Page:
Archive for July, 2007

Bad Boys, Bad Boys

Posted by cher on July 25th, 2007

“New York remains what it has always been: a city of ebb and flow, a city of constant shifts of population and economics, a city of virtually no rest. It is harsh, dirty and dangerous, it is whimsical and fanciful, it is beautiful and soaring–it is not one or another of these things but all of them, all at once, and to fail to accept this paradox is to deny the reality of city existence. “
~Paul Goldberger

For the first time in real life, I witnessed people being arrested. Two women were cuffed and shoved into the back of a police car only about five feet from where I was standing. It wasn’t very exciting and I’m sure it won’t show up on the next episode of Cops, but here’s best part: the women were dragged out of a Duane Reade. Duane Reade. What the hell are you doing in Duane Reade in order to get arrested? The only thing I can think of is shoplifting, but then the question is, what do you possibly need to steal from there? A $0.99 pack of gum? $4 lipstick?
If I was gonna risk getting caught shoplifting, I’d at least make it something worthwhile. Like something big and sparkly and expensive. Something with a Chanel logo on it.

Good Morning Mayer

Posted by cher on July 20th, 2007

This morning my alarm beeped obnoxiously at 5 am. “Wait, why I am doing this?” I thought to myself. My abnormal early morning (I usually roll out of bed at about 8 am) was planned so I could see John Mayer perform in Bryant Park as a part of Good Morning America’s Summer Concert Series.
I know – sounds totally touristy right? Well, I’ve decided that there’s too many opportunities in this city that I’m not taking advantage of. A chance to see John for free? It’s hard to pass up. (Except, of course, when it’s 5 am and I’m really cozy in my bed.)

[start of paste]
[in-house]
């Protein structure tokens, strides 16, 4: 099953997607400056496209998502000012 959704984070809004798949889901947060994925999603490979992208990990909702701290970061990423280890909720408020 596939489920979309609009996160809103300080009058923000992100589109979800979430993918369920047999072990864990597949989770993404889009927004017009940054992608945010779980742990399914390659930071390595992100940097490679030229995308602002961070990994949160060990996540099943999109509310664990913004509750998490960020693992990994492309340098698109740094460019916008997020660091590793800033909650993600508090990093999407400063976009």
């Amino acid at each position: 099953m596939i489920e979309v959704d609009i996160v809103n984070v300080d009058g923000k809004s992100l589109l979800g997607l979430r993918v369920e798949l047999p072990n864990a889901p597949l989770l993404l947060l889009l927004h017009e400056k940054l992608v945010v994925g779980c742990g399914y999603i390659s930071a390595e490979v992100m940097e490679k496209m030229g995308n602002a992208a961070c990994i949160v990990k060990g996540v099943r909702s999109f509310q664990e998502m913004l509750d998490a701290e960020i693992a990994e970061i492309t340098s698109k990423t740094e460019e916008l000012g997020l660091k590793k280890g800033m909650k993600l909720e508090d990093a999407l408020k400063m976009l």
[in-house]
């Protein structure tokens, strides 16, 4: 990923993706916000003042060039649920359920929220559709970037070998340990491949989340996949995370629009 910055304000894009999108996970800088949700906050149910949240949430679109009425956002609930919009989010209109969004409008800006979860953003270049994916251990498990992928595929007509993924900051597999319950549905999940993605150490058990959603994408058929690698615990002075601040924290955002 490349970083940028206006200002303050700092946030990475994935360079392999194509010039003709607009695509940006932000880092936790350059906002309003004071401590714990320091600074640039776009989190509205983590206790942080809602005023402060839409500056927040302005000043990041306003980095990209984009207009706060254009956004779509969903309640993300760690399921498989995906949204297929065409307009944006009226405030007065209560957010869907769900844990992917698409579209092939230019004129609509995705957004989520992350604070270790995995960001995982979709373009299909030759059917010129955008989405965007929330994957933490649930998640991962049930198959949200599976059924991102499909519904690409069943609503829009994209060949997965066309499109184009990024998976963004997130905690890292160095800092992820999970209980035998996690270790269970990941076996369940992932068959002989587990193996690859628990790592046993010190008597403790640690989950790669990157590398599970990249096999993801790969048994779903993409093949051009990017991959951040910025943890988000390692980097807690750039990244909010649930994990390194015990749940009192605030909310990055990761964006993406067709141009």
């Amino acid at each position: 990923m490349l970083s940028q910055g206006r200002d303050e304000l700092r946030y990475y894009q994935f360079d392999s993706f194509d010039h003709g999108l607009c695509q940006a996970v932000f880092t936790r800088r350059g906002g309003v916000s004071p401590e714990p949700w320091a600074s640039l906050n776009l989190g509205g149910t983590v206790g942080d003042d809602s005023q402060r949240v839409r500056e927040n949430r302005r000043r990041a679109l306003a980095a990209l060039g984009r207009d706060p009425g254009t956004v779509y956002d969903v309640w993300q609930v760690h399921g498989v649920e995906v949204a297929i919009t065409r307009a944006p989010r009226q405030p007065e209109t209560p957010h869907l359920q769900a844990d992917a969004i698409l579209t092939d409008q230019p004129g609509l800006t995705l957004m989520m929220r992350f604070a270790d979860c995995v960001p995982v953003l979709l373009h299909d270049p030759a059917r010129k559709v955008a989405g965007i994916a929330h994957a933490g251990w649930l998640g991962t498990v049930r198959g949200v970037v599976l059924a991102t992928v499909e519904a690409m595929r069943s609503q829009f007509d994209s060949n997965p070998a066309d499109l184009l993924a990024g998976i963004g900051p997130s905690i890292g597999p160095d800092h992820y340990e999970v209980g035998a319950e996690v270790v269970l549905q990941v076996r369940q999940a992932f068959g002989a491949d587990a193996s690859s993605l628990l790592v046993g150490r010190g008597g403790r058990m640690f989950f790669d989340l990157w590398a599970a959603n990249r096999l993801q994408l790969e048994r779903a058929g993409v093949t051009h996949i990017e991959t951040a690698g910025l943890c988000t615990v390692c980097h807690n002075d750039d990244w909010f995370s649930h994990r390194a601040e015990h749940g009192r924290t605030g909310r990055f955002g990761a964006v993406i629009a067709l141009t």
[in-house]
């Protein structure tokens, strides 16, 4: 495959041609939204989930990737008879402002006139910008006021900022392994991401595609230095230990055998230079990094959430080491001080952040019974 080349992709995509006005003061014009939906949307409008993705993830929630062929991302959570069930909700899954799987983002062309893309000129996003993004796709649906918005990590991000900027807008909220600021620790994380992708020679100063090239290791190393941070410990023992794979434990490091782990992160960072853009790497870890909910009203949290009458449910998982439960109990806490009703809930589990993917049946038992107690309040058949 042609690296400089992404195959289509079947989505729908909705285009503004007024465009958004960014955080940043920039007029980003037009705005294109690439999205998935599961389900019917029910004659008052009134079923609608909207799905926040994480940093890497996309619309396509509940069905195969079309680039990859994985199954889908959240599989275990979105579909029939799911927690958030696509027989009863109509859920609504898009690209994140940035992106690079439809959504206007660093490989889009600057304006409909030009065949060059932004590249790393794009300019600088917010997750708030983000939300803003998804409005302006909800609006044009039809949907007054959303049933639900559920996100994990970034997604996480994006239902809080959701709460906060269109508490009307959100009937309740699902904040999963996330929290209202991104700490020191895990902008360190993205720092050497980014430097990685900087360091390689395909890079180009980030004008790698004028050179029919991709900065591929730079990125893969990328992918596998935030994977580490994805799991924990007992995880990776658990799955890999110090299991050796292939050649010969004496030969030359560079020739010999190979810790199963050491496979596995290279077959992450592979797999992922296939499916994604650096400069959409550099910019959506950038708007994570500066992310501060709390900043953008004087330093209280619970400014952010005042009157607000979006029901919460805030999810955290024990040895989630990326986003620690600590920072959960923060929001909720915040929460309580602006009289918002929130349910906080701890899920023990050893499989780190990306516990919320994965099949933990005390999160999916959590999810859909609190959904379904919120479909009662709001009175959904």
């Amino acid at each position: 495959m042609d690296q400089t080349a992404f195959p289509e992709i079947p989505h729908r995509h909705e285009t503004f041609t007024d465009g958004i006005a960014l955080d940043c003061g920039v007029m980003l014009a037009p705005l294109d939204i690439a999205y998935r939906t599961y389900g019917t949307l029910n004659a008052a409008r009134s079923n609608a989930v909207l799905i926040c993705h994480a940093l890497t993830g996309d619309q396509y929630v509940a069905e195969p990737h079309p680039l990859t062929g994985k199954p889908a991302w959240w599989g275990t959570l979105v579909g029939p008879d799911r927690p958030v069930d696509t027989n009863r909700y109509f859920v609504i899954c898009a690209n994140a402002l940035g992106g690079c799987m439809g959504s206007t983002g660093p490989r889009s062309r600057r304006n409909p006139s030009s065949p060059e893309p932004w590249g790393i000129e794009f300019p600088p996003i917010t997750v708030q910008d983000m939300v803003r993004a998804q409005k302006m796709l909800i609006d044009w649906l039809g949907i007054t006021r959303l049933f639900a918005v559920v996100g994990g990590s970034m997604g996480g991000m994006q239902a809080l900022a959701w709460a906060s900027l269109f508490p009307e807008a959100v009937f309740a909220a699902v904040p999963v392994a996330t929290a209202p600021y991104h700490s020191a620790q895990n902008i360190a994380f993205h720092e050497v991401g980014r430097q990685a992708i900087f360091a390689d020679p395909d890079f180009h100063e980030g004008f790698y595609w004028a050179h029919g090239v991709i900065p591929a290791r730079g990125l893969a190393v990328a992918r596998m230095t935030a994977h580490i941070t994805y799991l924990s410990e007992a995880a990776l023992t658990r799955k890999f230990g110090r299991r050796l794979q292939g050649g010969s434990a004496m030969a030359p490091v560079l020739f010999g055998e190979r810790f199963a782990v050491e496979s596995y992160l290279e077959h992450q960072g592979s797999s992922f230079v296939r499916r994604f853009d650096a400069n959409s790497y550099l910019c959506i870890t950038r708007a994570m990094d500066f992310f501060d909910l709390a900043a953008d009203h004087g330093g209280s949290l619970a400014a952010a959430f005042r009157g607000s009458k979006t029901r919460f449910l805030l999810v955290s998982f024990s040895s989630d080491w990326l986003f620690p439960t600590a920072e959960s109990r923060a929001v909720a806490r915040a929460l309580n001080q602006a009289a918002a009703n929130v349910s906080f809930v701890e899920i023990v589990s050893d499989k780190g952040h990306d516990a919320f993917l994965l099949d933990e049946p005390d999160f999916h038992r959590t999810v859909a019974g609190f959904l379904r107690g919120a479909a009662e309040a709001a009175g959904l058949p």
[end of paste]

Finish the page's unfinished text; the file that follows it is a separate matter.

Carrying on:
The website advised to get there at 6 am at the latest in order to obtain a good view. After I finished laughing at that idea, I decided to arrive around 7. When I got there, I was shocked at the size of the crowd. I thought I’d have to fight hundreds of people for breathing room; instead, I had plenty of options as to where to stand. (As a note though, if you’re into being two feet away from the stage or getting on TV, you do need to get there at like 5 am.) Obviously, I didn’t care about either of those things – I just wanted to see a little John before heading to the office.

Members of his band tuned up and warmed up a little, then John did the same. Although the website says the concert starts at 7, it’s a total lie. He didn’t actually perform until about 8:15, maybe even a little later. That being said, it’s not necessary to get to the park until 7:30 to 8 am.

Enough about the logistics though – John Mayer was amazing. I’ve never thought he’s particularly good looking when I see pictures of him in magazines, but he is completely adorable in real life. He’s fun to watch and more importantly, his voice is beautiful live. Because so many performers today sound like crap live, he was a breath of fresh air.

But the real surprise was that John was not the only performer; Eric Clapton was a surprise guest. I grew up listening to Clapton, so this was an unbelievable experience for me. It was funny to hear the comments of people standing around me – I heard at least a half a dozen people say, “Wow, I think I’m more excited to see Eric Clapton now!” I personally love when an older and younger generation performer get together and jam out. They only did one song together, “Crossroads,” but I feel so lucky to have witnessed it.